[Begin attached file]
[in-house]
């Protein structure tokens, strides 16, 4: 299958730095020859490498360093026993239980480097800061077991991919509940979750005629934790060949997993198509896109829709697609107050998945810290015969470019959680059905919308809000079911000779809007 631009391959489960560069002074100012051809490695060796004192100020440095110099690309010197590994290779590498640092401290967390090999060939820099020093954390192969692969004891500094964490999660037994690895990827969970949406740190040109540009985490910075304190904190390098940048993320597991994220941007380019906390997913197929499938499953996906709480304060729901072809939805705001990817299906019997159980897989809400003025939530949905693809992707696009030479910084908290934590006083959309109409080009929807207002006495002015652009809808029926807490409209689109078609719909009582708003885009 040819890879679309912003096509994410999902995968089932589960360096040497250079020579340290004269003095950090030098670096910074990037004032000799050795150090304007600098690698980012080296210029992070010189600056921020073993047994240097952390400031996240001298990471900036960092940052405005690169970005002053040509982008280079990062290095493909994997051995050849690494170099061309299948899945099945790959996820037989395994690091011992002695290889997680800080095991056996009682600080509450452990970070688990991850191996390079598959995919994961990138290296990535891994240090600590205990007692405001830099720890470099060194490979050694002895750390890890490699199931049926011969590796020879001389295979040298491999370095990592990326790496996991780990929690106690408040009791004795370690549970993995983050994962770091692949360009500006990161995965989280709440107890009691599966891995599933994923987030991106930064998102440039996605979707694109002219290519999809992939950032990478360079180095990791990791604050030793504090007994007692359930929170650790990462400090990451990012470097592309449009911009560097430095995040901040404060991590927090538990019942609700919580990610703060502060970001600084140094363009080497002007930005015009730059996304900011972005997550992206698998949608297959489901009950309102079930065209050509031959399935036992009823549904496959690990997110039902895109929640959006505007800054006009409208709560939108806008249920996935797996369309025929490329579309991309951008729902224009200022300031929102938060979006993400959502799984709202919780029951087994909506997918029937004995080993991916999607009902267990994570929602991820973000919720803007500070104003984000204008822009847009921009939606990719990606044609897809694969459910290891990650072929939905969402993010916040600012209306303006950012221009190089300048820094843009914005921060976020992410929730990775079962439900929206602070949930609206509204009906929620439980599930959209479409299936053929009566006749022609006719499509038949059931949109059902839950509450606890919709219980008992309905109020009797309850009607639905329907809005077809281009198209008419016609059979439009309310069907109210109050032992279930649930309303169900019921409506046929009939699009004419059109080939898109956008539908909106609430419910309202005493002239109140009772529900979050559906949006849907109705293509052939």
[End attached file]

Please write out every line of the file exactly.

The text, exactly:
[in-house]
């Protein structure tokens, strides 16, 4: 299958730095020859490498360093026993239980480097800061077991991919509940979750005629934790060949997993198509896109829709697609107050998945810290015969470019959680059905919308809000079911000779809007 631009391959489960560069002074100012051809490695060796004192100020440095110099690309010197590994290779590498640092401290967390090999060939820099020093954390192969692969004891500094964490999660037994690895990827969970949406740190040109540009985490910075304190904190390098940048993320597991994220941007380019906390997913197929499938499953996906709480304060729901072809939805705001990817299906019997159980897989809400003025939530949905693809992707696009030479910084908290934590006083959309109409080009929807207002006495002015652009809808029926807490409209689109078609719909009582708003885009 040819890879679309912003096509994410999902995968089932589960360096040497250079020579340290004269003095950090030098670096910074990037004032000799050795150090304007600098690698980012080296210029992070010189600056921020073993047994240097952390400031996240001298990471900036960092940052405005690169970005002053040509982008280079990062290095493909994997051995050849690494170099061309299948899945099945790959996820037989395994690091011992002695290889997680800080095991056996009682600080509450452990970070688990991850191996390079598959995919994961990138290296990535891994240090600590205990007692405001830099720890470099060194490979050694002895750390890890490699199931049926011969590796020879001389295979040298491999370095990592990326790496996991780990929690106690408040009791004795370690549970993995983050994962770091692949360009500006990161995965989280709440107890009691599966891995599933994923987030991106930064998102440039996605979707694109002219290519999809992939950032990478360079180095990791990791604050030793504090007994007692359930929170650790990462400090990451990012470097592309449009911009560097430095995040901040404060991590927090538990019942609700919580990610703060502060970001600084140094363009080497002007930005015009730059996304900011972005997550992206698998949608297959489901009950309102079930065209050509031959399935036992009823549904496959690990997110039902895109929640959006505007800054006009409208709560939108806008249920996935797996369309025929490329579309991309951008729902224009200022300031929102938060979006993400959502799984709202919780029951087994909506997918029937004995080993991916999607009902267990994570929602991820973000919720803007500070104003984000204008822009847009921009939606990719990606044609897809694969459910290891990650072929939905969402993010916040600012209306303006950012221009190089300048820094843009914005921060976020992410929730990775079962439900929206602070949930609206509204009906929620439980599930959209479409299936053929009566006749022609006719499509038949059931949109059902839950509450606890919709219980008992309905109020009797309850009607639905329907809005077809281009198209008419016609059979439009309310069907109210109050032992279930649930309303169900019921409506046929009939699009004419059109080939898109956008539908909106609430419910309202005493002239109140009772529900979050559906949006849907109705293509052939």